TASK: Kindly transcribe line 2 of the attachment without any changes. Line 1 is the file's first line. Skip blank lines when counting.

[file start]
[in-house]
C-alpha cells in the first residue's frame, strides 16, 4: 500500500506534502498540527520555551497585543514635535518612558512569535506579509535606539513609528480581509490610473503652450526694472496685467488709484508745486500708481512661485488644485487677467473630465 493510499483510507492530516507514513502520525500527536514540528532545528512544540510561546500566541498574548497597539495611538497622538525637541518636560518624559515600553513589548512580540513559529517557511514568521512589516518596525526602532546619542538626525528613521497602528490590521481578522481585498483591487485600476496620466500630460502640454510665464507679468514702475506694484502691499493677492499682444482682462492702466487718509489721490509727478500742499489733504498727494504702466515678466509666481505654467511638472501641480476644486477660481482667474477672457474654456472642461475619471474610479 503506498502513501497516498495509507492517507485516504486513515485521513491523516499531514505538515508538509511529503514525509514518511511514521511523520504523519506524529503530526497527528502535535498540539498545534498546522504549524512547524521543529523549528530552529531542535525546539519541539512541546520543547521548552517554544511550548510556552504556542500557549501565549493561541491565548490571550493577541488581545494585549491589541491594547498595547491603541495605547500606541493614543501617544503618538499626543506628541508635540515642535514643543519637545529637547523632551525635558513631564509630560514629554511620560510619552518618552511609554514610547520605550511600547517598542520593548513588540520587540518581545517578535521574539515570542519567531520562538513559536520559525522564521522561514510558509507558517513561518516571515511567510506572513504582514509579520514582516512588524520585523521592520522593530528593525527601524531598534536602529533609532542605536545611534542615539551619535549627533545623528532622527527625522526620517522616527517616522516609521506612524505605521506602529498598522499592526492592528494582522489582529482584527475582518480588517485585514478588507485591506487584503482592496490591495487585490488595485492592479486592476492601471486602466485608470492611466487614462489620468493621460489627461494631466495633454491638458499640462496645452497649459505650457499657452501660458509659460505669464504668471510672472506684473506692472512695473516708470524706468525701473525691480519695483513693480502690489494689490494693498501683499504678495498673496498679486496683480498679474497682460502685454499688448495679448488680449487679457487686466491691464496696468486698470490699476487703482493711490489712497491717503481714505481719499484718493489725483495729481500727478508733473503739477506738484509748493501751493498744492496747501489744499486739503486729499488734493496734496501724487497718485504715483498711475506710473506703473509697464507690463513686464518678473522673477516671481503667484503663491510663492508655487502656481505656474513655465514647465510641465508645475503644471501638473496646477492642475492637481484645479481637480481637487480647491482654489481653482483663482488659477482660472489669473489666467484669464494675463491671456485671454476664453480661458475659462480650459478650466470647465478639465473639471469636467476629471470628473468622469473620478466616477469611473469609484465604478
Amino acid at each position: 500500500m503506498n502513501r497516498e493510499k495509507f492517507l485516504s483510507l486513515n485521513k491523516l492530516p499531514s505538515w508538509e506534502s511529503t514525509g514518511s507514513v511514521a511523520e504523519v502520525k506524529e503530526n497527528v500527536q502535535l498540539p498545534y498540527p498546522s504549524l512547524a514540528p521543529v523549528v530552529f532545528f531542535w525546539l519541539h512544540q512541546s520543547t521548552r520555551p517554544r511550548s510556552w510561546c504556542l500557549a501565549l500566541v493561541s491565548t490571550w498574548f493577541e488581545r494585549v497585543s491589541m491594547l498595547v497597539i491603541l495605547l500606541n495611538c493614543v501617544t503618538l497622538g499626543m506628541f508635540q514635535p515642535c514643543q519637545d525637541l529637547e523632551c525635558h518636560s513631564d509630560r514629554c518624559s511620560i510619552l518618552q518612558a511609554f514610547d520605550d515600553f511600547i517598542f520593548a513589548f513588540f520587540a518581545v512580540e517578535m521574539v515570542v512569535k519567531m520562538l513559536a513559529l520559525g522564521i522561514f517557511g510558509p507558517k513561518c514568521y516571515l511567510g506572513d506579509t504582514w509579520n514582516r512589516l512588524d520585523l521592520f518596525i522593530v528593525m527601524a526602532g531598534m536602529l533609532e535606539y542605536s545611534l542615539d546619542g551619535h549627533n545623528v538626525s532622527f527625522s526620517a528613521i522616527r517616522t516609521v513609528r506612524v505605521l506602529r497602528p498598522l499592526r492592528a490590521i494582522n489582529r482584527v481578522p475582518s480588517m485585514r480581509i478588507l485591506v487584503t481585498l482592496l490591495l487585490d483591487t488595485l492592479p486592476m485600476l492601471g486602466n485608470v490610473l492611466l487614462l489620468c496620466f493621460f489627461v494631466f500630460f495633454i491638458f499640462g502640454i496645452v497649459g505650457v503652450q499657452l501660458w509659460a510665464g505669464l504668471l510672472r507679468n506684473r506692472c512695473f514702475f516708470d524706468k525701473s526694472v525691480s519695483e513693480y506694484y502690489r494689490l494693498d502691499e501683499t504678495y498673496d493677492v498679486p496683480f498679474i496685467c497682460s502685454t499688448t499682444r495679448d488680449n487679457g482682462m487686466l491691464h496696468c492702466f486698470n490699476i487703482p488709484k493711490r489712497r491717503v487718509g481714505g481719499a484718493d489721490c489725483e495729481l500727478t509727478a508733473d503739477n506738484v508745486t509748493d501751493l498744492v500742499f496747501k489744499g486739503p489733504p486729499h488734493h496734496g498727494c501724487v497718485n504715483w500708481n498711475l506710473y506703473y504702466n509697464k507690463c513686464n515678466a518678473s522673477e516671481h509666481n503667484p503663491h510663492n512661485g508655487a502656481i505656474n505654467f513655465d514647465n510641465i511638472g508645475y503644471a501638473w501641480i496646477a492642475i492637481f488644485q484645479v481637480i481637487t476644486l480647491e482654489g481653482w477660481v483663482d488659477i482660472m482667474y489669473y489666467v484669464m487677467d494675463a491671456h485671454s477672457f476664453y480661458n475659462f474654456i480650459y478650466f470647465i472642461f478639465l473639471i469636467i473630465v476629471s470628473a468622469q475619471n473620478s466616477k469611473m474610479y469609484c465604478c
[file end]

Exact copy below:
C-alpha cells in the first residue's frame, strides 16, 4: 500500500506534502498540527520555551497585543514635535518612558512569535506579509535606539513609528480581509490610473503652450526694472496685467488709484508745486500708481512661485488644485487677467473630465 493510499483510507492530516507514513502520525500527536514540528532545528512544540510561546500566541498574548497597539495611538497622538525637541518636560518624559515600553513589548512580540513559529517557511514568521512589516518596525526602532546619542538626525528613521497602528490590521481578522481585498483591487485600476496620466500630460502640454510665464507679468514702475506694484502691499493677492499682444482682462492702466487718509489721490509727478500742499489733504498727494504702466515678466509666481505654467511638472501641480476644486477660481482667474477672457474654456472642461475619471474610479 503506498502513501497516498495509507492517507485516504486513515485521513491523516499531514505538515508538509511529503514525509514518511511514521511523520504523519506524529503530526497527528502535535498540539498545534498546522504549524512547524521543529523549528530552529531542535525546539519541539512541546520543547521548552517554544511550548510556552504556542500557549501565549493561541491565548490571550493577541488581545494585549491589541491594547498595547491603541495605547500606541493614543501617544503618538499626543506628541508635540515642535514643543519637545529637547523632551525635558513631564509630560514629554511620560510619552518618552511609554514610547520605550511600547517598542520593548513588540520587540518581545517578535521574539515570542519567531520562538513559536520559525522564521522561514510558509507558517513561518516571515511567510506572513504582514509579520514582516512588524520585523521592520522593530528593525527601524531598534536602529533609532542605536545611534542615539551619535549627533545623528532622527527625522526620517522616527517616522516609521506612524505605521506602529498598522499592526492592528494582522489582529482584527475582518480588517485585514478588507485591506487584503482592496490591495487585490488595485492592479486592476492601471486602466485608470492611466487614462489620468493621460489627461494631466495633454491638458499640462496645452497649459505650457499657452501660458509659460505669464504668471510672472506684473506692472512695473516708470524706468525701473525691480519695483513693480502690489494689490494693498501683499504678495498673496498679486496683480498679474497682460502685454499688448495679448488680449487679457487686466491691464496696468486698470490699476487703482493711490489712497491717503481714505481719499484718493489725483495729481500727478508733473503739477506738484509748493501751493498744492496747501489744499486739503486729499488734493496734496501724487497718485504715483498711475506710473506703473509697464507690463513686464518678473522673477516671481503667484503663491510663492508655487502656481505656474513655465514647465510641465508645475503644471501638473496646477492642475492637481484645479481637480481637487480647491482654489481653482483663482488659477482660472489669473489666467484669464494675463491671456485671454476664453480661458475659462480650459478650466470647465478639465473639471469636467476629471470628473468622469473620478466616477469611473469609484465604478